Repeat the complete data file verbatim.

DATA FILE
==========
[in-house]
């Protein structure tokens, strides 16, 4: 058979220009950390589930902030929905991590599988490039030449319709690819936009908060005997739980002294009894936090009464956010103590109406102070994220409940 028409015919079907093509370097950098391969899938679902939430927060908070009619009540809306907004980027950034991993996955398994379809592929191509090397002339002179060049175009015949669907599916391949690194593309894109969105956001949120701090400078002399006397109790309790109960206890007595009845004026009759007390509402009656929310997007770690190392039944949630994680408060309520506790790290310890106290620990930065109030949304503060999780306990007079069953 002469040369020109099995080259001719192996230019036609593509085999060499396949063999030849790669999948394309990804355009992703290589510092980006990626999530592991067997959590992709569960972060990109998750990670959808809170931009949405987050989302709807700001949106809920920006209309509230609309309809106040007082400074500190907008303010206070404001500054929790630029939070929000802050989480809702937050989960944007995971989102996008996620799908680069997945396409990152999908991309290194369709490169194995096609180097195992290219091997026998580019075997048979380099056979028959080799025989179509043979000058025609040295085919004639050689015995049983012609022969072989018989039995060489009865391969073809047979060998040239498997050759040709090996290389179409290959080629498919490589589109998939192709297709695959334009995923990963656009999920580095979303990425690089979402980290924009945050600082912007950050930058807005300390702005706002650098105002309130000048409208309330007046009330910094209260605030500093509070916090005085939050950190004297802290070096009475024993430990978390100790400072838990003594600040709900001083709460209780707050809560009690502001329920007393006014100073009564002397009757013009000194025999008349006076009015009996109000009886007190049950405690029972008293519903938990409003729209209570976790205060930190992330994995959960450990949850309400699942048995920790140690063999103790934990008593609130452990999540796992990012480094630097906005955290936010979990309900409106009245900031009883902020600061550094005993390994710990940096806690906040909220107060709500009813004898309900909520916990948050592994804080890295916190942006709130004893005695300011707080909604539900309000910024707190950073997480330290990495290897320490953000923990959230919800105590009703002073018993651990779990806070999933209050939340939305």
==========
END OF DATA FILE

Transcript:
[in-house]
């Protein structure tokens, strides 16, 4: 058979220009950390589930902030929905991590599988490039030449319709690819936009908060005997739980002294009894936090009464956010103590109406102070994220409940 028409015919079907093509370097950098391969899938679902939430927060908070009619009540809306907004980027950034991993996955398994379809592929191509090397002339002179060049175009015949669907599916391949690194593309894109969105956001949120701090400078002399006397109790309790109960206890007595009845004026009759007390509402009656929310997007770690190392039944949630994680408060309520506790790290310890106290620990930065109030949304503060999780306990007079069953 002469040369020109099995080259001719192996230019036609593509085999060499396949063999030849790669999948394309990804355009992703290589510092980006990626999530592991067997959590992709569960972060990109998750990670959808809170931009949405987050989302709807700001949106809920920006209309509230609309309809106040007082400074500190907008303010206070404001500054929790630029939070929000802050989480809702937050989960944007995971989102996008996620799908680069997945396409990152999908991309290194369709490169194995096609180097195992290219091997026998580019075997048979380099056979028959080799025989179509043979000058025609040295085919004639050689015995049983012609022969072989018989039995060489009865391969073809047979060998040239498997050759040709090996290389179409290959080629498919490589589109998939192709297709695959334009995923990963656009999920580095979303990425690089979402980290924009945050600082912007950050930058807005300390702005706002650098105002309130000048409208309330007046009330910094209260605030500093509070916090005085939050950190004297802290070096009475024993430990978390100790400072838990003594600040709900001083709460209780707050809560009690502001329920007393006014100073009564002397009757013009000194025999008349006076009015009996109000009886007190049950405690029972008293519903938990409003729209209570976790205060930190992330994995959960450990949850309400699942048995920790140690063999103790934990008593609130452990999540796992990012480094630097906005955290936010979990309900409106009245900031009883902020600061550094005993390994710990940096806690906040909220107060709500009813004898309900909520916990948050592994804080890295916190942006709130004893005695300011707080909604539900309000910024707190950073997480330290990495290897320490953000923990959230919800105590009703002073018993651990779990806070999933209050939340939305």